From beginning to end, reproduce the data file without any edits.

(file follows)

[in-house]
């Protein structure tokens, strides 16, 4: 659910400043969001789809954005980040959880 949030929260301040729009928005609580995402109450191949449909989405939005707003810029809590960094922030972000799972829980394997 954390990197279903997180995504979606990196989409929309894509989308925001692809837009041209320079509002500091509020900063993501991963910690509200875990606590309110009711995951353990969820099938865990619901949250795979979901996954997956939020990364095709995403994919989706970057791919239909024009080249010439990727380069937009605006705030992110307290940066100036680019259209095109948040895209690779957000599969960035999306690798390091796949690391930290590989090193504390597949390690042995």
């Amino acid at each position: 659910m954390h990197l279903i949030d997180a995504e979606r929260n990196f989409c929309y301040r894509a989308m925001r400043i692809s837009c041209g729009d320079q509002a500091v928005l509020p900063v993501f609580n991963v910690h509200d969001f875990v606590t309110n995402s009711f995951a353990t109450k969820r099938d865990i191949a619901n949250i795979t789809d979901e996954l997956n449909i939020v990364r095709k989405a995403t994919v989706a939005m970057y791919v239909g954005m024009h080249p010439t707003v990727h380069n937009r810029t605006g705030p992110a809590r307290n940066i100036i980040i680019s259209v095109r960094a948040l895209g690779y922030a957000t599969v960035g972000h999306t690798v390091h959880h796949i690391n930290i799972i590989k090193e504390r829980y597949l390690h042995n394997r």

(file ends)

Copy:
[in-house]
């Protein structure tokens, strides 16, 4: 659910400043969001789809954005980040959880 949030929260301040729009928005609580995402109450191949449909989405939005707003810029809590960094922030972000799972829980394997 954390990197279903997180995504979606990196989409929309894509989308925001692809837009041209320079509002500091509020900063993501991963910690509200875990606590309110009711995951353990969820099938865990619901949250795979979901996954997956939020990364095709995403994919989706970057791919239909024009080249010439990727380069937009605006705030992110307290940066100036680019259209095109948040895209690779957000599969960035999306690798390091796949690391930290590989090193504390597949390690042995």
């Amino acid at each position: 659910m954390h990197l279903i949030d997180a995504e979606r929260n990196f989409c929309y301040r894509a989308m925001r400043i692809s837009c041209g729009d320079q509002a500091v928005l509020p900063v993501f609580n991963v910690h509200d969001f875990v606590t309110n995402s009711f995951a353990t109450k969820r099938d865990i191949a619901n949250i795979t789809d979901e996954l997956n449909i939020v990364r095709k989405a995403t994919v989706a939005m970057y791919v239909g954005m024009h080249p010439t707003v990727h380069n937009r810029t605006g705030p992110a809590r307290n940066i100036i980040i680019s259209v095109r960094a948040l895209g690779y922030a957000t599969v960035g972000h999306t690798v390091h959880h796949i690391n930290i799972i590989k090193e504390r829980y597949l390690h042995n394997r």